Remember when you first learned how to echo? Maybe you were on a hike and your voice reflected off a wall or mountain. Maybe you were imitating or repeating everything said by your best friend. Maybe you were eliciting a sympathetic response to a sentiment expressed. Echo Dot is a hands-free, voice-controlled device that uses a smart speaker Alexa to play music, control smart home devices, make calls, send and receive messages, provide information, read the news and more.
Until recently echo meant any or all of the above. With the introduction of Amazon Echo and, most recently, Echo Dot For Kids into homes around the world, the word “echo” has taken on new meaning.
Echo Dot For Kids
Echo Dot For Kids is being marketed as a kid-friendly DJ, comedian, and storyteller. Boys and girls can ask her to play music, read stories, answer questions, tell jokes and more. If there are compatible Echo devices in the house, parents and kids can even “talk” to each other or tell each other good morning or good night.
Unlike the outdoor echo experience of a voice bouncing off canyon walls, young voices are heard, responded to by a voice-activated speaker recording everything your child says all in the “privacy” of your own home.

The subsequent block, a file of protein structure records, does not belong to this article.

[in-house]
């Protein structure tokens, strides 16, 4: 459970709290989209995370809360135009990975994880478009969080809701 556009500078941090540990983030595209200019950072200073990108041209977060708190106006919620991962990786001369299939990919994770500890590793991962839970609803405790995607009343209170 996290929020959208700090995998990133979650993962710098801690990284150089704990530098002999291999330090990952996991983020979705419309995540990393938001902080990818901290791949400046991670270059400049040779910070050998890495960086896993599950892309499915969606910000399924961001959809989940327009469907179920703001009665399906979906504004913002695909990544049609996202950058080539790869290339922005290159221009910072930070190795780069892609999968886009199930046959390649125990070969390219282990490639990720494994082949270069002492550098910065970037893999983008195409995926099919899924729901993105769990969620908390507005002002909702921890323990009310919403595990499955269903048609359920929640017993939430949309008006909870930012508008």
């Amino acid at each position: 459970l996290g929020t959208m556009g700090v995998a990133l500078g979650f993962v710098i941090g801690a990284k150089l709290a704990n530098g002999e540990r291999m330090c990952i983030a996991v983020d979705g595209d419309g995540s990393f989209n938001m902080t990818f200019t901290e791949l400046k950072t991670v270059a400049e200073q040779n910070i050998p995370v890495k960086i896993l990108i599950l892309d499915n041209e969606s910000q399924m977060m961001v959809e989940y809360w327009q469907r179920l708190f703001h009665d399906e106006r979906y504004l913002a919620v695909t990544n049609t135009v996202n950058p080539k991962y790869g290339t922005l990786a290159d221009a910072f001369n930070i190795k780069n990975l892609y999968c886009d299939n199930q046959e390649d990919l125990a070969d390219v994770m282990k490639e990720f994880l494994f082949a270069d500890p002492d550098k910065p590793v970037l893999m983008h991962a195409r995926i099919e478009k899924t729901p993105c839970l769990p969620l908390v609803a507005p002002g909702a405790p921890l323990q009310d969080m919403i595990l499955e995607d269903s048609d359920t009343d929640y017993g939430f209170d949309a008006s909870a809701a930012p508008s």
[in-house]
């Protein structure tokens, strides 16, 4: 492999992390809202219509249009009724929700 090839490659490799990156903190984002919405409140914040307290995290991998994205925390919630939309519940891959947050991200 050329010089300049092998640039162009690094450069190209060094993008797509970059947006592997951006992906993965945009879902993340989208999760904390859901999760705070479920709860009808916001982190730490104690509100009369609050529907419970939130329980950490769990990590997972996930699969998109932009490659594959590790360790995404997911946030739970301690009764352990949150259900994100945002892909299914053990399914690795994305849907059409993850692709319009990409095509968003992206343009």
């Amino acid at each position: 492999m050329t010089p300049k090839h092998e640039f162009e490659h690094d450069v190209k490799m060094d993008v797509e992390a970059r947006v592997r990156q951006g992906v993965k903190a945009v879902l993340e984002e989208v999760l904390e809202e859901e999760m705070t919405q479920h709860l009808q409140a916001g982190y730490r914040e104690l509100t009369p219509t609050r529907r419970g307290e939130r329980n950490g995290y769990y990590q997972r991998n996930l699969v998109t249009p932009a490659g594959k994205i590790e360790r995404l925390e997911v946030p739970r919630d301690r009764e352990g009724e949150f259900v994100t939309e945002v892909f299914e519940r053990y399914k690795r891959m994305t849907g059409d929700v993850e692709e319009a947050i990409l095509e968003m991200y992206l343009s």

It should come as no surprise to anyone that children are a key market for tech companies. With the introduction of Echo Dot For Kids, advocates by the Campaign for a Commercial-Free Childhood (CCFC) say voice activated devices could prove to be a security risk as well as just one more device to encourage compulsive technology use. Further, Google, Amazon and Facebook have all introduced devices or messaging services for kids that could potentially put a child’s privacy at risk and cause further exploitation.
What’s next? Is parenting being replaced with devices? What are tech companies doing to promote face-to-face, authentic, family connections?